While it worked out well for Pollack, it has come at a cost for many other nearby residents. According to TAP Druid Hill’s website, half of them don’t own cars, and therefore get little benefit from the widened roads. The park, one of Baltimore’s most expansive green spaces, is cut off from the neighborhoods by a moat of asphalt and high-speed steel. The resulting air pollution makes residents, especially children, more susceptible to asthma and other health problems. And if they want to travel out of their neighborhood on foot or via any option other than a car, they often have to navigate unsafe roads dominated by speeding motorists.

Resident complaints about these difficulties led Council Member Leon Pinkett of the 7th District to call together a group of community leaders and organizations in 2017 to begin working on solutions.

An early accomplishment was the Big Jump, a trial-run shared-use path that went up in 2018 along Druid Park Lake Drive and 28th Street. It connects the park to Remington in the East for pedestrians and people who ride mobility devices, scooters and bikes.

That’s right, I said bikes.

Wait…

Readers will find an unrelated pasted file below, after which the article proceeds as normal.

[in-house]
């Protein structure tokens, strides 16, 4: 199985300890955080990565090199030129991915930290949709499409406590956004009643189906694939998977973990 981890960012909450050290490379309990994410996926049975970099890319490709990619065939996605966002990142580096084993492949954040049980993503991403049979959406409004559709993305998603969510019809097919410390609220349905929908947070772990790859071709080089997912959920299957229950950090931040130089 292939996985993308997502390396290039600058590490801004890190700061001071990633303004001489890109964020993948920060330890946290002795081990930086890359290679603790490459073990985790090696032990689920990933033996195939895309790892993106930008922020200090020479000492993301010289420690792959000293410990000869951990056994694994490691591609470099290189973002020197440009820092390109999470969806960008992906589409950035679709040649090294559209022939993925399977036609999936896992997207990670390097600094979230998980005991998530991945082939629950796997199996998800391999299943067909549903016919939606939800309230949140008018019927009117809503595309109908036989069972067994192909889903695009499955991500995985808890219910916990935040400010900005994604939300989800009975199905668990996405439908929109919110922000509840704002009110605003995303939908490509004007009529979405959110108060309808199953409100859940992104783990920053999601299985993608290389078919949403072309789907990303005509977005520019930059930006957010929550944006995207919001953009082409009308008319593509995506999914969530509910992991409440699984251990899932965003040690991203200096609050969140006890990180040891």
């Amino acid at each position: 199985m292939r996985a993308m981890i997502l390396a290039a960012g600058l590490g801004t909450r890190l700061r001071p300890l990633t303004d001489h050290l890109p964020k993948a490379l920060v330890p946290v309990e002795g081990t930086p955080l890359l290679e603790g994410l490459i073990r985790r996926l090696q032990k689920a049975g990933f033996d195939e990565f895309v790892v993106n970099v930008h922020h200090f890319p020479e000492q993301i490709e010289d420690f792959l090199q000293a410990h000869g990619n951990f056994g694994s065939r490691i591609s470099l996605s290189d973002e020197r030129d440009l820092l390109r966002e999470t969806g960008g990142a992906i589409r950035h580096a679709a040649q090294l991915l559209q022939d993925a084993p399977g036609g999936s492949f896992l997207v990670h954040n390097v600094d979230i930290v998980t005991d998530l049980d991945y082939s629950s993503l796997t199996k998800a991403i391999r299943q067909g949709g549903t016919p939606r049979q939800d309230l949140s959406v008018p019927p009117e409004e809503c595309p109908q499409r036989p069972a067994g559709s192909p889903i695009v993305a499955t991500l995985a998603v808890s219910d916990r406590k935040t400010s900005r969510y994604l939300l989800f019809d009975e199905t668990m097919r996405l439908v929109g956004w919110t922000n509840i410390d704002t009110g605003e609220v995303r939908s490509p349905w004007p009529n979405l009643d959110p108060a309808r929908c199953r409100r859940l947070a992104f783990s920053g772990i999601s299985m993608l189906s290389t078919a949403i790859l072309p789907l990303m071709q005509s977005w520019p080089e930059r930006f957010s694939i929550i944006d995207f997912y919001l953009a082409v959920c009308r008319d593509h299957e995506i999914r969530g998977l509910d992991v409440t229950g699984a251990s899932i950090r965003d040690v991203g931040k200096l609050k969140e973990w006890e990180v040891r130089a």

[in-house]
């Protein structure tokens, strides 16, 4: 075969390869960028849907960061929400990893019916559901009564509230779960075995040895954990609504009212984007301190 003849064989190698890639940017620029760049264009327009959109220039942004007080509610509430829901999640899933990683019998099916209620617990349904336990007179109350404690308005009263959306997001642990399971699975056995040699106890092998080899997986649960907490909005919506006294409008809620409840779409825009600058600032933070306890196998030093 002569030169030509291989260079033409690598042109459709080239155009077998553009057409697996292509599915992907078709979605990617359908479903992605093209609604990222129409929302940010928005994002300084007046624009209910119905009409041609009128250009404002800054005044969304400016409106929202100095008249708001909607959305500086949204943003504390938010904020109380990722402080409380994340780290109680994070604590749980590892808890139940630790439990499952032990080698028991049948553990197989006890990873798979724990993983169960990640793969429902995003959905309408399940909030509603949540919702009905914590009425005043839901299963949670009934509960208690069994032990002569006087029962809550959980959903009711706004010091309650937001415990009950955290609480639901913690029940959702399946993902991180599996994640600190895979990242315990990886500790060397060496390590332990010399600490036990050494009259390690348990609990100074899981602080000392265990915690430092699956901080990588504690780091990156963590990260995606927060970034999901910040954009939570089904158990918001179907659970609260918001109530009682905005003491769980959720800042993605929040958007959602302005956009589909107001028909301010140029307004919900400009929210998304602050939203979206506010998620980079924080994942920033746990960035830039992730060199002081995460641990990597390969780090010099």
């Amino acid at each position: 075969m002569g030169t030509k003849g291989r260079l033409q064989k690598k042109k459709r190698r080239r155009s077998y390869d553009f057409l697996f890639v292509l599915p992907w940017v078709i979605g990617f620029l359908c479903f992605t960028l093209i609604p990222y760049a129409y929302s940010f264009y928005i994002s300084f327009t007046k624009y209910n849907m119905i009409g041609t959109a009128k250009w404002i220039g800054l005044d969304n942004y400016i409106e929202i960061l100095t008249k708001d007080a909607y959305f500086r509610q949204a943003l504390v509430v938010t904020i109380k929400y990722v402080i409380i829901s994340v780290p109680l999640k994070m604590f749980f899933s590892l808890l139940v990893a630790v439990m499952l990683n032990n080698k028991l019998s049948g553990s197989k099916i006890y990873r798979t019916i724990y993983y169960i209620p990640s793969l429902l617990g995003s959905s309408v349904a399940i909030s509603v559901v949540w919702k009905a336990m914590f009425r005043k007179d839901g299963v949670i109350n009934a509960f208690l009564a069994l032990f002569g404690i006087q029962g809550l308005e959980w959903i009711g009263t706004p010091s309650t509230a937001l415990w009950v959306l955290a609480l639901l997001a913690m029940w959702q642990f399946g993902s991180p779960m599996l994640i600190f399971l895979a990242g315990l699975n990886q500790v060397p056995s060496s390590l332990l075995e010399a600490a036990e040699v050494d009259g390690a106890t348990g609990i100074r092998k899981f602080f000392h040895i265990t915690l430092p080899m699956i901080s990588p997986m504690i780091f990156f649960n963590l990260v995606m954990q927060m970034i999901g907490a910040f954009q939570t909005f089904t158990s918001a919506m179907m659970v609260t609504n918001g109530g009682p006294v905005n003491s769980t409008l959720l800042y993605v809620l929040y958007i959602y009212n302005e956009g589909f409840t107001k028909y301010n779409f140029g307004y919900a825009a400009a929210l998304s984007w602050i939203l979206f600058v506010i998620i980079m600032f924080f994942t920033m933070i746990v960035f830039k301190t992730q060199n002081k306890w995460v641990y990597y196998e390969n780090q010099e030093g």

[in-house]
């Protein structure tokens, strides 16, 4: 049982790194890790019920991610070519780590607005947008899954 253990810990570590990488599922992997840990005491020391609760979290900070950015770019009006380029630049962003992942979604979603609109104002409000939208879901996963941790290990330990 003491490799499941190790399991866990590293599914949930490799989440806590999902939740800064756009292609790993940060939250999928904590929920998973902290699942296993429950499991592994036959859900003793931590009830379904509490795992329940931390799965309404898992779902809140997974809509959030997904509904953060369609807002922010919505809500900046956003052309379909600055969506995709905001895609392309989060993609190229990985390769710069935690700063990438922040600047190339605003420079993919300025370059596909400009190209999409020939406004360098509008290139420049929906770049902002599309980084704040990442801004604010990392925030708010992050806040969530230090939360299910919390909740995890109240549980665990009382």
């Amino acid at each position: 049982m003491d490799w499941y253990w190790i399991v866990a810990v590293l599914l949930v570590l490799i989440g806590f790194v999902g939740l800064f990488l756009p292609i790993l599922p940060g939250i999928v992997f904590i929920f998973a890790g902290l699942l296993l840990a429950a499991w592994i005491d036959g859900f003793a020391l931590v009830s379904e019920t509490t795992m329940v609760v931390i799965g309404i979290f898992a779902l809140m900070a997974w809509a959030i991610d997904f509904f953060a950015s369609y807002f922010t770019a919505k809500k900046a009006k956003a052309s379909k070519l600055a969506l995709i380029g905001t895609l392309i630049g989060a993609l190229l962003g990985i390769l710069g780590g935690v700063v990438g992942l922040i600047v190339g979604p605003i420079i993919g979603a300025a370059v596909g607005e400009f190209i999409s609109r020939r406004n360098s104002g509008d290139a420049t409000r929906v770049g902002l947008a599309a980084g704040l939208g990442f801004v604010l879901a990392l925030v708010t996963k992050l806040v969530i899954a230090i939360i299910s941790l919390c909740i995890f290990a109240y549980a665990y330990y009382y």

via GIPHY 
Okay, let’s get into it.

Yes, part of TAP Druid Hill’s mission involves constructing “bike lanes.” The hope is that the Big Jump will ultimately lead to a permanent shared-use path (or network of paths) that goes all the way from Remington to Mondawmin Mall. And other design plans for the area around Druid Hill Park will likely include similar paths.

A few points to address any objections:

  1. “Bike lanes” is a bit of a misnomer. Shared-use paths are meant to accommodate all kinds of non-motorist traffic. Remember, half the residents near Druid Hill Park don’t own cars. They may not all ride bikes, but they can still benefit from these protected paths.
  2. Many people do, in fact, ride bikes. And Graham argued that it’s many more people than motorists tend to notice when they are driving and focusing on other visual cues. Giving these vulnerable road users a safe space to ride is a priority, even if not the only or the highest priority.
  3. When we build protected lanes, more people ride bikes and scooters. That suggests it’s lack of safety – not lack of interest – that drives some people away from those options.
  4. When more people ride bikes and scooters, or walk, it means fewer cars on the road. That’s good for everybody, including drivers who want to get where they’re going more quickly.
  5. Concerns about the connection between bike lanes and gentrification are understandable. That’s why Graham, Council Member Pinkett and the other stakeholders are making a point to seek out community input in the design process. The success of the long-term project can largely be gauged by how well it enables existing residents to access nearby resources and jobs, regardless of whether they drive or not.

If I missed anything, or you still want to throw things at me, you are always free to email me and join the conversation.